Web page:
In the beginning I started working on the four different scenes of this project with different apps on Xcode. For the first scene I chose to translate the famous example of the book “The Nature of Code” called Smart Rockets from Java into C++. This algorithm sends two different OSC messages to the music software programme (Ableton/Max for Live) in order to generate different sounds that are connected to particular statements. One of the messages requests Ableton to play a sample when the particles hit the obstacle, and the other requests it to play a different sample when they hit the target.
For the second scene I used the fft algorithm from https://github.com/tado which contains a few fft routines, including a real fft routine that is almost twice as fast as a normal complex fft. Later on, based on this fft algorithm, different visuals were created using particles and sine and cosine movements. Additionally, this specific fft algorithm was used for the following scene as well, which creates visuals based on Lissajous curves.
The fourth and final scene demonstrates a random movement of particles by using a vector field algorithm retrieved from https://github.com/tado. This specific scene does not interact with sounds, but the interaction takes place between the visuals I receive (random movement of particles) and the sounds I choose to produce upon what I have seen.
In order to control all of these different scenes and to make some variations in each of them, I am using the ofxMidi addon which connects one of my midi controllers with the openframeworks app. A second midi controller will be connected with the music software programme (Ableton/Max for Live).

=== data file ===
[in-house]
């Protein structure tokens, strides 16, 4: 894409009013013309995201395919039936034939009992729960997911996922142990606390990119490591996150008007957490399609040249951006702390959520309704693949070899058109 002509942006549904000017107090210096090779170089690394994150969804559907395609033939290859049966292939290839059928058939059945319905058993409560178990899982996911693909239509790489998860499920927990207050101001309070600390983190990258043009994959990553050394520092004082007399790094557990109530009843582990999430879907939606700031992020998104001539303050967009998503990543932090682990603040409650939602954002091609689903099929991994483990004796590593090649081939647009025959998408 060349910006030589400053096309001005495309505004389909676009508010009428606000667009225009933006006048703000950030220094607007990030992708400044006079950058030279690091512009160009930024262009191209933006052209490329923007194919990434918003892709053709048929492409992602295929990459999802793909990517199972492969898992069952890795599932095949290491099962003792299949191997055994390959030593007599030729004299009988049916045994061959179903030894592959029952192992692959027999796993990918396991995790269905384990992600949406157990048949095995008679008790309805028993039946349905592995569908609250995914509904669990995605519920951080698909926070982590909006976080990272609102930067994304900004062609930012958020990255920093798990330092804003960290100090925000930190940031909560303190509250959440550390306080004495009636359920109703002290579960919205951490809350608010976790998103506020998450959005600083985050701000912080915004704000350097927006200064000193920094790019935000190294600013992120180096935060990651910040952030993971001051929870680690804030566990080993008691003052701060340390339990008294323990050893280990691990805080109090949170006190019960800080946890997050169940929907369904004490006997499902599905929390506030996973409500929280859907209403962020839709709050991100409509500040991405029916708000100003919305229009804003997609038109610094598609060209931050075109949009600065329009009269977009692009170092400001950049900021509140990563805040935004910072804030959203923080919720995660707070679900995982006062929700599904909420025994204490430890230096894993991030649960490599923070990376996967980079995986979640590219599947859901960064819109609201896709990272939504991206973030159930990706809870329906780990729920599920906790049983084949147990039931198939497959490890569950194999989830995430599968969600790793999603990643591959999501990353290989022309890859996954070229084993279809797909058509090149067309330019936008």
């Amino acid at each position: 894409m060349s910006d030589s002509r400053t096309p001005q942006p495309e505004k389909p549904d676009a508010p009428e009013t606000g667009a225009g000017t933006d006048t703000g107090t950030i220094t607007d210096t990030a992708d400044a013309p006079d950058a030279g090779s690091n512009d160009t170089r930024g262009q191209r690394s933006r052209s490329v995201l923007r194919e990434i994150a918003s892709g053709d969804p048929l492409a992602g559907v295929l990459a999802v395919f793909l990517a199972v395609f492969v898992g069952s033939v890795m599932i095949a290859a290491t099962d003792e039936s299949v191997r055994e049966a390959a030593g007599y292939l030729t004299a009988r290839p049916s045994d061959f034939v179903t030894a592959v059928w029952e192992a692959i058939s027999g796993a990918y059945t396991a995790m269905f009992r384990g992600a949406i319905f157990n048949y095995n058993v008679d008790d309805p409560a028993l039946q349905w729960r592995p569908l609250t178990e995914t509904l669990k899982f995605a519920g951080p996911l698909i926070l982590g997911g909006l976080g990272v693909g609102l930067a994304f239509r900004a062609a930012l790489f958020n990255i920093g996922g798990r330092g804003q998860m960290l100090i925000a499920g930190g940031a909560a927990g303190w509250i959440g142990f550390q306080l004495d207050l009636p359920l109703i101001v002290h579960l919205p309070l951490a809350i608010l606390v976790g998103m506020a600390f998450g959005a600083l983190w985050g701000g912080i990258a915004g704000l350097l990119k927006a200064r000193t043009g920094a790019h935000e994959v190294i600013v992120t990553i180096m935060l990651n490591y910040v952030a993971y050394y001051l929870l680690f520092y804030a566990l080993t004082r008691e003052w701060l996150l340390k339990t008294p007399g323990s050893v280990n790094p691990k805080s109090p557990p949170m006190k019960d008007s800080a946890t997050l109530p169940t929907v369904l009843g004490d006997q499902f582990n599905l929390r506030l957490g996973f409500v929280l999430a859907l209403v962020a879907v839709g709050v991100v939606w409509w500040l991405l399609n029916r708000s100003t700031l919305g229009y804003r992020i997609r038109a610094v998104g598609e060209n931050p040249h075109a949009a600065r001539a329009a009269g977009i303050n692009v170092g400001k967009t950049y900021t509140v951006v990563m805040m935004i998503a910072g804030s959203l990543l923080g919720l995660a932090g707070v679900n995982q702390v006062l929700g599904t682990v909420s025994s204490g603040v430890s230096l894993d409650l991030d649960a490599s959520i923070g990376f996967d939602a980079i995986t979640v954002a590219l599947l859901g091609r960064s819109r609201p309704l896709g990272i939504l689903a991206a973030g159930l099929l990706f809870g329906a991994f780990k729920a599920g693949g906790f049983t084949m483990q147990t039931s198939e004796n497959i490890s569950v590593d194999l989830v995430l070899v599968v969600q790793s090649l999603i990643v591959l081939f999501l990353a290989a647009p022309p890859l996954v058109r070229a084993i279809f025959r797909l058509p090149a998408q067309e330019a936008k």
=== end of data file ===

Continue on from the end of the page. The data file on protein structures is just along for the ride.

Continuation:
Challenges & Further Development
The challenges I faced in the beginning of this project had to do with my understanding of the genetic algorithm and how to manipulate it. Other challenges lied in the combination of all of my four different apps into one main app. Additionally, it was quite challenging to figure out what type of visuals to utilize in order to create an overall solid and aesthetic output. Finally, I have figured out that after all the main challenge is to avoid crashing and slowing down of the computer due to the simultaneous functioning of the different programmes like Ableton and Openframeworks. This is still causing me some issues that I hope to be able to resolve.
The final challenge mentioned above is also one of the main further developments that I would propose. It would be a great achievement if there could be a way for different programmes to work at once on the same computer without causing it to crash, so that performers in this field would not have to use more than one computer to perform. For me personally, a further development would be programming the algorithm on a different programme that incorporates both visuals and sounds, Max/Msp Jitter.
Brouwer, Joke, Arjen Mulder, Brian Massumi, Detlef Mertins, Lars Spuybroek, Moortje Marres, and Christian Hubler. 2007. Interact Or Die. Rotterdam: V2 Pub./NAi Publishers.